There are 162 games in a major league season, spread out over six months, and the mantra you hear from managers and players is almost always the same: Take it one game at a time.
That’s almost always good advice, serving to shepherd an ever-changing group of 25 players through the highs and lows of a long season, but in certain situations that kind of calming effect is no longer appropriate. With more than 98 percent of the season in the books, the Cincinnati Reds and Pittsburgh Pirates find themselves in exactly that position, entering a series that’s more than just about adding to the season-long win total — it’s a face-to-face battle to see who hosts the one-game NL wild-card matchup between the same two teams on Tuesday.
(The Pirates are technically still alive for the NL Central division title as well, which may give them added motivation, but it’s beyond unlikely; not only would Pittsburgh have to sweep the Reds in Cincinnati, but St. Louis would have to drop three games at home to the last-place Cubs. Don’t hold your breath on that.)
Even though the Pirates have a one-game edge, the Reds would own the tiebreaker if they win two of three this weekend in Cincinnati. So whichever team wins the series gets to host the wild-card game on Tuesday. And while both teams would obviously love to host, the Reds have a bit more to gain playing on their own turf.
On the surface, these are two very evenly-matched teams. Both squads have 97 wRC+, and in terms of run prevention, nearly-identical ERAs (3.29 to 3.35 in favor of the Bucs). Though the Reds won four of the previous seven games between the two in Cincinnati this year, each side scored 21 runs apiece; in Pittsburgh, the Pirates went 5-4, despite being outscored by eight runs. (Two of the losses were via shutout.)
No road warriors
Liriano has a much larger home-road split this year.
That makes any added edge either side can pick up crucial, and both likely wild-card starters — expected to be resurgent lefty Francisco Lirianofor Pittsburgh and Cincinnati ace Mat Latos — would benefit from games at home, because each have pitched much better in the home whites this year.
In two previous starts this year at Cincinnati’s Great American Ballpark, Liriano allowed a line of .250/.348/.500 and three home runs — one more homer than he gave up in 11 starts at home, where he allowed just a puny line of .174/.249/.225. Liriano has completely dominated left-handed hitters this year (.321 OPS against), which bodes well against the Reds’ lefty-heavy lineup, but his problems at Great American, a more hitter-friendly park than PNC, can’t be ignored.
Latos made three starts at Pittsburgh’s PNC Park, and not only was it the only visiting park that he allowed more than a single home run in, his total of four allowed is half what it was at home, where he started 14 times.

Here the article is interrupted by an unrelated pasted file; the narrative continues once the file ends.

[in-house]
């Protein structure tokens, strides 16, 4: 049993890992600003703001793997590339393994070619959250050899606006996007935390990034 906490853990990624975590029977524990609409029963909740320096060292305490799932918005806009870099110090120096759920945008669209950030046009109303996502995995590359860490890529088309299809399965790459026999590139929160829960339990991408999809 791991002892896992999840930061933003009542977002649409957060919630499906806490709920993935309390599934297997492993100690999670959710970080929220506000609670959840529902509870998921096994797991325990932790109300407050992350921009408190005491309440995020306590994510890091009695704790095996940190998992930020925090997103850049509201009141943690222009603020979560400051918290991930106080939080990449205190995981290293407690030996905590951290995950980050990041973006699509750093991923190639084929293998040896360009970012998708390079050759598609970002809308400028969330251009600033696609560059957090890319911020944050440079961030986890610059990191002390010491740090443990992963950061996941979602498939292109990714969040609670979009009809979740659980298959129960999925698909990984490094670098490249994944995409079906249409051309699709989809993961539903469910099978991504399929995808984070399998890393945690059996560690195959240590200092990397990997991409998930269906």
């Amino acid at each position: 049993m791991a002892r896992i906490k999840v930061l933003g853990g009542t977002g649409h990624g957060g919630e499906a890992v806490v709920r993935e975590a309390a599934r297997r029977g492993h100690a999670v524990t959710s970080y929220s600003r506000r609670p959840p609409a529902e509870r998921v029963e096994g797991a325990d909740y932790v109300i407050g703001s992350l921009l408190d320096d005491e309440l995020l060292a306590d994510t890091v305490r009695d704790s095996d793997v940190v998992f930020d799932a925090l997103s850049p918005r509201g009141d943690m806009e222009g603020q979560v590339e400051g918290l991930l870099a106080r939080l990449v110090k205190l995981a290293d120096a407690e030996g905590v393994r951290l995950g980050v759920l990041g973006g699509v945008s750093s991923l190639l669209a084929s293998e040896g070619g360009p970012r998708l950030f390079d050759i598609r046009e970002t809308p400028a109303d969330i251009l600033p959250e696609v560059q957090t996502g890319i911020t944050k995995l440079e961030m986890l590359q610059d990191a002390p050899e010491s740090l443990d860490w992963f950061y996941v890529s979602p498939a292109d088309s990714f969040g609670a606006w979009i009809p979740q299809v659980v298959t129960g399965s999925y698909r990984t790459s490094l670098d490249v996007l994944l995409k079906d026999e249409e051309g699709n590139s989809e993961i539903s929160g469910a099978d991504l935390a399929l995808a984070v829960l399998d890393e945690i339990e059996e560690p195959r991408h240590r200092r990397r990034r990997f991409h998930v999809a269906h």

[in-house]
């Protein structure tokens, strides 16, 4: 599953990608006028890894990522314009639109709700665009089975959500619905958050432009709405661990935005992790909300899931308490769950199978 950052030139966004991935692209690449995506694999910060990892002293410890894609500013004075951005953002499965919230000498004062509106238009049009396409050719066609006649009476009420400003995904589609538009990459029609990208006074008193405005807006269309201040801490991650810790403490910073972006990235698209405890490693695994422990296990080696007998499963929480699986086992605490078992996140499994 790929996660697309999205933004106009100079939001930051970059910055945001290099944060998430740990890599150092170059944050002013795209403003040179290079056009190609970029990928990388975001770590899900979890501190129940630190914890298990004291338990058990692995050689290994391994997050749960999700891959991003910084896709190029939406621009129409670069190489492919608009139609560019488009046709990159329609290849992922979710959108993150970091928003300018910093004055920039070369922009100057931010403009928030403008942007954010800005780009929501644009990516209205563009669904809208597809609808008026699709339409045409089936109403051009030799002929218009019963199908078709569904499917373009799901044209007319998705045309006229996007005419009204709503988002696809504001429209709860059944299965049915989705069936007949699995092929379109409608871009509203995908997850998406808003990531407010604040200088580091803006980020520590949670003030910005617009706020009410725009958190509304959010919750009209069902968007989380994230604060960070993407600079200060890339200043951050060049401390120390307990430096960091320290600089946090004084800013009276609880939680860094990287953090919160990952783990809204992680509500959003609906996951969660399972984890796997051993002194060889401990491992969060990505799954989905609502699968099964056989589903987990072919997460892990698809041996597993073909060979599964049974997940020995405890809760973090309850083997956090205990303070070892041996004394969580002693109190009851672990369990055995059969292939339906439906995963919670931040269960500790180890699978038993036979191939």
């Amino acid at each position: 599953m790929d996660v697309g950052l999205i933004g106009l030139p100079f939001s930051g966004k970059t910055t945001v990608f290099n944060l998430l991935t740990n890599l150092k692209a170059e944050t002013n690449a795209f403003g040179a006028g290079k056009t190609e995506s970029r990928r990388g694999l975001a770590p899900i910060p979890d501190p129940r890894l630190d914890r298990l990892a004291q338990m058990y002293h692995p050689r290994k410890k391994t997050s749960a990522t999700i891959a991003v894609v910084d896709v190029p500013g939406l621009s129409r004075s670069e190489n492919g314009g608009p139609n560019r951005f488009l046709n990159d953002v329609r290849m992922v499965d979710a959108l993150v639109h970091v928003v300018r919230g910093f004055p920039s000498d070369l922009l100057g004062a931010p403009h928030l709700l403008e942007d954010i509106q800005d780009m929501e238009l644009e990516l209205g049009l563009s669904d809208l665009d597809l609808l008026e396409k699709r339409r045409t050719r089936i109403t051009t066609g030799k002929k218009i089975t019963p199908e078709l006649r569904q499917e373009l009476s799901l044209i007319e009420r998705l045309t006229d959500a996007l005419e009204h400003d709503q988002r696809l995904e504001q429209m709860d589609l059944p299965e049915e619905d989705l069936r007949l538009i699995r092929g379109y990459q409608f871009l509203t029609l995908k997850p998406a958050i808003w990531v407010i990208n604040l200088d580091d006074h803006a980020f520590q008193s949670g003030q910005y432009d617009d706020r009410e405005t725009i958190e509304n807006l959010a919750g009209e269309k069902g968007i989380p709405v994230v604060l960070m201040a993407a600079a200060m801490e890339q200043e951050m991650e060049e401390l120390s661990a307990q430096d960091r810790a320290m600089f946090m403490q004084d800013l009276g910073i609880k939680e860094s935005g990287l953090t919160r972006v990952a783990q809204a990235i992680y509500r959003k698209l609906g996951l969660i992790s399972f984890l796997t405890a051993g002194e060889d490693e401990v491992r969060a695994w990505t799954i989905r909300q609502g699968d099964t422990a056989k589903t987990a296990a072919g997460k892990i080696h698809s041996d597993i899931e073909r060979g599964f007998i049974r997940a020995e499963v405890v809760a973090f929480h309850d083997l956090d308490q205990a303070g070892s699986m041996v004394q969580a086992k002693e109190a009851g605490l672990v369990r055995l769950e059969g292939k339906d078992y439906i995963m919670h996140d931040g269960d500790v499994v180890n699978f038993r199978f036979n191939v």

The Aroldis factor
Reds fans may also hope for a home game beyond the obvious reasons because it may allow for a more effective usage of elite closer Aroldis Chapman. Though this clearly falls into a larger “old school-vs-new school” debate — and Reds manager Dusty Baker is firmly old-school — a source of frustration for many Cincinnati supporters this year has been Baker’s reluctance to use Chapman in non-save situations on the road, even allowing his team to lose with inferior pitchers on the mound while Chapman watches from the bullpen.
To cherry-pick just one example of many that directly impacted this race, the Reds lost 5-4 in Pittsburgh in 11 innings on June 2 without Chapman — who had pitched only once in the previous week — entering the game. Instead, Alfredo Simon, an effective reliever who is nonetheless far from Chapman’s level, was pushed to a third inning of relief and eventually allowed the winning run as Chapman waited for the “save situation” that never came.
Baker manages much differently at home in the ninth and extra innings, when there is no longer an opportunity for a save, like he did on Wednesday by using Chapman in the ninth with the Reds down 1-0 to the Mets. Whether by coincidence or not, Chapman performs much better at home both in 2013 (.169 wOBA against as opposed to .371 wOBA on the road) and over his career (.214 wOBA at home, .270 wOBA on the road), which combined with Baker’s tendencies, makes the Reds closer much more dangerous in Cincinnati. Of all the reasons why the Reds need the game at home, this one is the most crucial.
Off the field, there’s a slightly different approach to this series in Pittsburgh than there is in Cincinnati, where the Reds have hosted playoff games twice in the last four seasons. After waiting more than two decades for the next good Pirates team, Pittsburgh fans have already seen the end of the 2013 home regular season schedule, which wrapped up on Sunday when the Pirates lost to these same Reds 11-3.
It would be a cruel taunt if the Pirates finally broke that streak to make it back to the playoffs and found the reward was merely to extend the season-ending three-game trip to Cincinnati into four, without even so much as a home playoff game for the long-suffering fans who’d been patient for so long. So whatever stock you want to put in soft factors such as extra motivation from the crowd, you’d have to think that Pittsburgh’s fan would bring the noise a little bit more than Cincinnati’s.
Will simply gaining the home field for the wild-card game guarantee a victory? Of course not; the home team won about 54 percent of the time across MLB this year, and 54 percent is a far cry from 100. But for two teams that are so evenly matched, every little edge — Liriano’s larger home-road split, the Pittsburgh fans, Baker’s usage of Chapman — can have an enormous impact in a single game. That’s what makes this weekend’s series so important, both teams could use home-field advantage, and the Reds could use it a little bit more.
Print This Post